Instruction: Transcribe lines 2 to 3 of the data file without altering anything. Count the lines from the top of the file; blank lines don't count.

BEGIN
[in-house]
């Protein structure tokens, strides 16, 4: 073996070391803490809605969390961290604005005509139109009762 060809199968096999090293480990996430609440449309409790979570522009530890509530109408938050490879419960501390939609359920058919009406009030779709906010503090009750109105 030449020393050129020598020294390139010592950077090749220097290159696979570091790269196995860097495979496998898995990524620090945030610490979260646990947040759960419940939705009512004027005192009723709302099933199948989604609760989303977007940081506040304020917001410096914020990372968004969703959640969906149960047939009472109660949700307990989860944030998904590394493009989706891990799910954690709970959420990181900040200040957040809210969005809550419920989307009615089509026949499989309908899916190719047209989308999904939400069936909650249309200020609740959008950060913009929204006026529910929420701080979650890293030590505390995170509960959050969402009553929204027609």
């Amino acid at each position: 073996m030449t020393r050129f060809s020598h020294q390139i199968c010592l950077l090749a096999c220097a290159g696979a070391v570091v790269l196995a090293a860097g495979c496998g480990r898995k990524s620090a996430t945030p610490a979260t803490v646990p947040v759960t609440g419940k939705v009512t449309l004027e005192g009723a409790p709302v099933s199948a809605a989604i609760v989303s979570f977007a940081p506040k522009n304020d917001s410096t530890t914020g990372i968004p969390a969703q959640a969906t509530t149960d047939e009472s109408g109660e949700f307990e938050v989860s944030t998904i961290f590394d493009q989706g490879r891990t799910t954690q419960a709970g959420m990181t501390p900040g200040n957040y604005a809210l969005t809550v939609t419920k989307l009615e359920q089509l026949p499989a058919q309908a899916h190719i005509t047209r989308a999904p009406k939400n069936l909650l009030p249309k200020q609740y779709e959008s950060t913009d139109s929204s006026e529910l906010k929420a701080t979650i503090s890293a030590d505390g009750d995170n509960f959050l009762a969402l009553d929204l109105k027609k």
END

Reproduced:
């Protein structure tokens, strides 16, 4: 073996070391803490809605969390961290604005005509139109009762 060809199968096999090293480990996430609440449309409790979570522009530890509530109408938050490879419960501390939609359920058919009406009030779709906010503090009750109105 030449020393050129020598020294390139010592950077090749220097290159696979570091790269196995860097495979496998898995990524620090945030610490979260646990947040759960419940939705009512004027005192009723709302099933199948989604609760989303977007940081506040304020917001410096914020990372968004969703959640969906149960047939009472109660949700307990989860944030998904590394493009989706891990799910954690709970959420990181900040200040957040809210969005809550419920989307009615089509026949499989309908899916190719047209989308999904939400069936909650249309200020609740959008950060913009929204006026529910929420701080979650890293030590505390995170509960959050969402009553929204027609």
């Amino acid at each position: 073996m030449t020393r050129f060809s020598h020294q390139i199968c010592l950077l090749a096999c220097a290159g696979a070391v570091v790269l196995a090293a860097g495979c496998g480990r898995k990524s620090a996430t945030p610490a979260t803490v646990p947040v759960t609440g419940k939705v009512t449309l004027e005192g009723a409790p709302v099933s199948a809605a989604i609760v989303s979570f977007a940081p506040k522009n304020d917001s410096t530890t914020g990372i968004p969390a969703q959640a969906t509530t149960d047939e009472s109408g109660e949700f307990e938050v989860s944030t998904i961290f590394d493009q989706g490879r891990t799910t954690q419960a709970g959420m990181t501390p900040g200040n957040y604005a809210l969005t809550v939609t419920k989307l009615e359920q089509l026949p499989a058919q309908a899916h190719i005509t047209r989308a999904p009406k939400n069936l909650l009030p249309k200020q609740y779709e959008s950060t913009d139109s929204s006026e529910l906010k929420a701080t979650i503090s890293a030590d505390g009750d995170n509960f959050l009762a969402l009553d929204l109105k027609k």